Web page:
Bold, dynamic, vibrant, Dawn Okoro’s artwork explores themes of self-reflexivity and identity. Graduating from Thurgood Marshall School of Law in 2009, it was not until 2016 that Okoro decided to pursue an artistic career full time. Since emerging on the art scene, Okoro’s work has captivated viewers internationally and in 2020, Okoro even captured the attention of multinational company, PepsiCo, launching a Black Art Rising series with their daughter company LIFEWTR. In the wake of her growing success, we examine the reasons fuelling Okoro’s popularity and discover why less than 10 years into her career she has already been featured in Forbes, Harper’s Bazaar, Architectural Digest and more.
Born and raised in Lubbock, Texas, Okoro grew up in a small town. Turning to magazines for exposure to the wider cultural world, Okoro became fascinated with the diversity and dynamism of fashion photography and illustration, and this continues to influence her work to this day. Rendering figures in negative space, Okoro’s work pays homage to fashion through the dynamic poses of her sitters and the compositions of her works. Okoro also cites a plethora of other sources for her inspiration, including design, punk music, fine art photography and textiles, making her work as diversely influenced as it is personal.
Okoro’s Nigerian-American heritage is central to her art. Throughout her life, Okoro notes that she has struggled with her identity and art has helped her explore and overcome this. Born in Texas to an American mother and Nigerian father, Okoro’s father moved back to Nigeria when she was a baby, meaning that she grew up exclusively immersed in American culture. Reconnecting with her father in 2014, Okoro began to embrace her Nigerian heritage and consequently, themes of identity became paramount to her practice. Depicting African-American figures, often in traditional clothing, Okoro uses her artwork as ‘a tangible way to express herself’ and her identity.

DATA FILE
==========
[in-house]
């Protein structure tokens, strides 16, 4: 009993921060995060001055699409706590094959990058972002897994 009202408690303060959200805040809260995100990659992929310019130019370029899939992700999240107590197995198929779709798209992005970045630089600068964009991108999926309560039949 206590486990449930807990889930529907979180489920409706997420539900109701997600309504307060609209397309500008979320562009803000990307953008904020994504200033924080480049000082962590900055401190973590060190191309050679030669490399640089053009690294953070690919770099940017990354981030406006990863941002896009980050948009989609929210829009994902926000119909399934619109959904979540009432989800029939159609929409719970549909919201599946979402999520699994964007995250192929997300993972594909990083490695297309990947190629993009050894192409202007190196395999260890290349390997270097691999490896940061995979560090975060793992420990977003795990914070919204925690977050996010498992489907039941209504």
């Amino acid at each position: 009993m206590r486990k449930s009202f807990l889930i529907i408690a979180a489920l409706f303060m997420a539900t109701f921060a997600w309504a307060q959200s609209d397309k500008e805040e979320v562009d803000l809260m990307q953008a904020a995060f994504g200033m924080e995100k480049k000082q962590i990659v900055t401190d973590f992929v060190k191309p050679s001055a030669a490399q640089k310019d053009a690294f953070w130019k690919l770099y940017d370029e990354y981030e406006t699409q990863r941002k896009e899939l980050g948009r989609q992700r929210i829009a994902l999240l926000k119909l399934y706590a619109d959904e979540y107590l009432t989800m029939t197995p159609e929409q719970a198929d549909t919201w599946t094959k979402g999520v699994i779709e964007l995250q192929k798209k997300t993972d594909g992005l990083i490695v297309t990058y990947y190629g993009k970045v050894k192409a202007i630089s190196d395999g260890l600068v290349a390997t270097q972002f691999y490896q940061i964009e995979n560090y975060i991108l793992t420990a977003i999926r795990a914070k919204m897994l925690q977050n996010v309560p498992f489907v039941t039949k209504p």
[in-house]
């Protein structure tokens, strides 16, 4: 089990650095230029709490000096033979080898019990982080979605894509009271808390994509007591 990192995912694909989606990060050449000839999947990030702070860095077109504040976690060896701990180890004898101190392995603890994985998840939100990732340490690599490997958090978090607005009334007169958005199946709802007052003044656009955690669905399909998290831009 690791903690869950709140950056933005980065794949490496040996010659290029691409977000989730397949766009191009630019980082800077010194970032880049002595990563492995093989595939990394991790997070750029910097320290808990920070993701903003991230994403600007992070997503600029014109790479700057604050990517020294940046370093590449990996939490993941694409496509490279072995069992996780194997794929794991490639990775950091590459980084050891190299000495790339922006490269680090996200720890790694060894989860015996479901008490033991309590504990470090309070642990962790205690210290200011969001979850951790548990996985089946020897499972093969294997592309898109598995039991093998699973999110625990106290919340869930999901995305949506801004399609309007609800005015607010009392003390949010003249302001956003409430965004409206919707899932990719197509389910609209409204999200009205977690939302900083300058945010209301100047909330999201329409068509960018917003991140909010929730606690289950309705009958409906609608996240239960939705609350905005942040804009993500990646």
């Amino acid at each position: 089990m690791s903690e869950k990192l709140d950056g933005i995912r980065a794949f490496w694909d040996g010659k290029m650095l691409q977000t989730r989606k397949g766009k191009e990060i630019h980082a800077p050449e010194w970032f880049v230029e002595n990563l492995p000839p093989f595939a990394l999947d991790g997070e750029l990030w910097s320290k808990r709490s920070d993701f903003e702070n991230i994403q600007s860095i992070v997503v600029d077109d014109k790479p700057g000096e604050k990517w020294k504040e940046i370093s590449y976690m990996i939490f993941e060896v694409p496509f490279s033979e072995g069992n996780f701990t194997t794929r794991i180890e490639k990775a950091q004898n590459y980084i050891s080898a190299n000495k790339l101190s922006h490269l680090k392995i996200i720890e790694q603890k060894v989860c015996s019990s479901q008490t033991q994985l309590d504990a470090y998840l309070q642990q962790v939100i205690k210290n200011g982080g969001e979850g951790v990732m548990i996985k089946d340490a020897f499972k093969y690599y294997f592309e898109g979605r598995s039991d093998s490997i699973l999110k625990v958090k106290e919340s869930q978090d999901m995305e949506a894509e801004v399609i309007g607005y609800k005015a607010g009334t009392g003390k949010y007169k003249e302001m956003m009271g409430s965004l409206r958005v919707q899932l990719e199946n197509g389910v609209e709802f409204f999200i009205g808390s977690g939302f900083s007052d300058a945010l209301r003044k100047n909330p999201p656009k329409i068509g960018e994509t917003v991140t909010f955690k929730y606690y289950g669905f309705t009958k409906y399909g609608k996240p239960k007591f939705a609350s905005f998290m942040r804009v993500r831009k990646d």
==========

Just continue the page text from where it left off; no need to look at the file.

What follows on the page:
Okoro is known for her figurative paintings, often depicting African American female figures that are partially obscured with metallic leaf or vibrant paint. Using sacred colours like gold or purple to partly cover her sitters, Okoro liberates her figures from the male gaze, whilst championing their sanctity through her considered choice of colour palette. Her work celebrates both the beauty of the female form as well as the inner strength of women, and in an industry that is dominated by men, both Okoro’s canvases and her career is something to be celebrated.
In an interview with The Curator’s Salon, Okoro notes that at the beginning of her artistic career she would ‘take a white model from the magazine and paint her as a black woman’, stating that she ‘was painting what [she] wanted to see’. In many ways, Okoro’s artwork can be seen as a call for revolution, with the artist physically depicting the change she wants to see in the world. With the artist reportedly stating that she feels a strong responsibility to ‘impact her environment and spark change with what [she puts] out’, Okoro’s work is much more than just paint on canvas.